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Forking in Perl, then communicating between processes
Interprocess Communication example from a Well House Consultants training course
More on Interprocess Communication [link]

This example is described in the following article(s):
   • Perl - doing several things at the same time - [link]

Source code: fdem Module: P223

=head1 Forking in Perl

The fork function in Perl splits the current process
into two, duplicating all variables into each of the
new processes.

One of the new processes is known as the "parent" -
this is the original process (under the original process
id), and the other is know as the "child", which has
a new process id. You can tell them apart by checking
the value returned by fork - in the child it returns a zero,
but in the parent it returns the process id of the newly
created child.

Based on the returned value, the parent and the child can
go off to perform different tasks. You should take care
in your code, though, to ensure that you add an exit call
if appropriate to avoid one dropping through into the other
at run time.

Parent and child can alert each other via signals (not
illustrated in this simple example) or writing messages
to and from each other via a pipe. If you open a pipe
before you fork, with two file handles, you can then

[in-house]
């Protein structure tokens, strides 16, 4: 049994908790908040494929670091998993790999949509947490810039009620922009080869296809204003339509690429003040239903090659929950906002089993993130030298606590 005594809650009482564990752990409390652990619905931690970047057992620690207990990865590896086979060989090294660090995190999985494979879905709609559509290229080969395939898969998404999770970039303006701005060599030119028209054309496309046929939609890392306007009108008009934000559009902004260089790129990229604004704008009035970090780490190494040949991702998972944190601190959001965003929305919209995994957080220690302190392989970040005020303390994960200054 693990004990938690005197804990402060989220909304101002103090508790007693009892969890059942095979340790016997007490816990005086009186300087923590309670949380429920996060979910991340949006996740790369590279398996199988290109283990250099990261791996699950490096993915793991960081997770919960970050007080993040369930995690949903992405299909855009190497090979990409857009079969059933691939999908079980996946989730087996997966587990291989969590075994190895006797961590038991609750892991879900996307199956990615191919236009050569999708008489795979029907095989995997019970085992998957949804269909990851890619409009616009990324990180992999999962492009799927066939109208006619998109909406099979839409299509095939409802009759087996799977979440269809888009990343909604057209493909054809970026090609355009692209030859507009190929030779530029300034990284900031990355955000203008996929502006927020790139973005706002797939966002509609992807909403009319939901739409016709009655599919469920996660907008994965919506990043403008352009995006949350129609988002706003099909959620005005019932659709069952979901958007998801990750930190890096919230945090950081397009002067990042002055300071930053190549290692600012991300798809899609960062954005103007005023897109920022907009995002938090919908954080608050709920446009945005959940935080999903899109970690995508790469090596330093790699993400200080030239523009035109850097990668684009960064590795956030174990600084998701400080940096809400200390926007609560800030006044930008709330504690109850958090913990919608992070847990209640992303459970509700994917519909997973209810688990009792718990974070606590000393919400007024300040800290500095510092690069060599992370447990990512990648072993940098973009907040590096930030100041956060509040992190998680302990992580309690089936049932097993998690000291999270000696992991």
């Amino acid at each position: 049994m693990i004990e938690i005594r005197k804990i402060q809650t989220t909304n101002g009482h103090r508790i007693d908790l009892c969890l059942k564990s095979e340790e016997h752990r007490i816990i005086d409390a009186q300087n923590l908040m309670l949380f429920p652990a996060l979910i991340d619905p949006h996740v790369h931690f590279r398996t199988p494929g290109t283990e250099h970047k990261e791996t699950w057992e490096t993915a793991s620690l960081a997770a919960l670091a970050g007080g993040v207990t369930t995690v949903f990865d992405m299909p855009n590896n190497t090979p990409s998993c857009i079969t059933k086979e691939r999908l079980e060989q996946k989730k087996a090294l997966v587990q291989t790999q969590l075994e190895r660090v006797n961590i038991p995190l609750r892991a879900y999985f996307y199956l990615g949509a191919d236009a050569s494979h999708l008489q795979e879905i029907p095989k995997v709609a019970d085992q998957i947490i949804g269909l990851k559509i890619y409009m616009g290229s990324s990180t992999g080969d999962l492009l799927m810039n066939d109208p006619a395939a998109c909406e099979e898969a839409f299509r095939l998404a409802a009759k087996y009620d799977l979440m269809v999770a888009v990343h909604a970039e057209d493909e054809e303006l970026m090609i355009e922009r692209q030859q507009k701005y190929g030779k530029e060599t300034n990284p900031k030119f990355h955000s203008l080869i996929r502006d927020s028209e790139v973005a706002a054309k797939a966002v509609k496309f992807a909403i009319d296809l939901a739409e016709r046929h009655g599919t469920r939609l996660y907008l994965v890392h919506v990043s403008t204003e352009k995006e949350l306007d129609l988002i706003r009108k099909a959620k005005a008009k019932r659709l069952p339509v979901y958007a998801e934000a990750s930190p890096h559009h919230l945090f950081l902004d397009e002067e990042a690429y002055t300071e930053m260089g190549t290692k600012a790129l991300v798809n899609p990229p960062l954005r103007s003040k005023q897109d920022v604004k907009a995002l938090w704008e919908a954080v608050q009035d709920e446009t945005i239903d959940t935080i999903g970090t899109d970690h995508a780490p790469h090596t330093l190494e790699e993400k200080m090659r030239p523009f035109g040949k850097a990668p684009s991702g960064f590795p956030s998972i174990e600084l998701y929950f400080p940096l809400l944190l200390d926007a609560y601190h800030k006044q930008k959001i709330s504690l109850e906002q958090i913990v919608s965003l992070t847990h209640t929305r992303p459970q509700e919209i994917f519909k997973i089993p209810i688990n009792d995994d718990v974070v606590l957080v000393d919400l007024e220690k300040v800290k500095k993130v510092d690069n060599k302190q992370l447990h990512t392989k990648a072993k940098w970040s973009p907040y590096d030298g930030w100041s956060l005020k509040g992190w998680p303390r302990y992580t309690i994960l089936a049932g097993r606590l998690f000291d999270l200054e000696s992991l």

(after forking) write to one of the file handles in the
parent and read in the child, and / or write to a file
handle in the child and read at the parent.

This use of pipes to communicate between processes allows
the processes to wait for one another (syncronise) when
each of their individual tasks reaches a strategic point.


print "hello\n";

$abc = 123;
$ppid = $$;

pipe(FHX, FHY);

if (!($pid = fork())) {
        print ("$abc ... Child of $ppid is $$\n");
        sleep 5;
        print "yawn\n";
        sleep 5;
        print "yawn\n";
        print FHY ("OK, Mum, I'm done\n");
        print "Child completed\n";
print ("$abc ... Parent is $ppid with child $pid\n");
sleep 4;
print "yeah\n";
sleep 4;
print "yeah\n";
$woch = <FHX>;
print ("Always sitting at the school gate!\n");
print $woch;


Dorothy:csr1 grahamellis$ perl fdem
123 ... Parent is 414 with child 415
123 ... Child of 414 is 415
Child completed
Always sitting at the school gate!
OK, Mum, I'm done
Dorothy:csr1 grahamellis$

Learn about this subject
This module and example are covered on our public Perl Extra course. If you have a group of three or more trainees who need to learn the subject, we can also arrange a private or on site course for you.

Books covering this topic
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Other Examples
This example comes from our "Interprocess Communication" training module. You'll find a description of the topic and some other closely related examples on the "Interprocess Communication" module index page.

Full description of the source code
You can learn more about this example on the training courses listed on this page, on which you'll be given a full set of training notes.

Many other training modules are available for download (for limited use) from our download centre under an Open Training Notes License.

Other resources
• Our Solutions centre provides a number of longer technical articles.
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The Horse's mouth provides a daily tip or thought.
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• All of these resources can be searched through through our search engine
• And there's a global index here.

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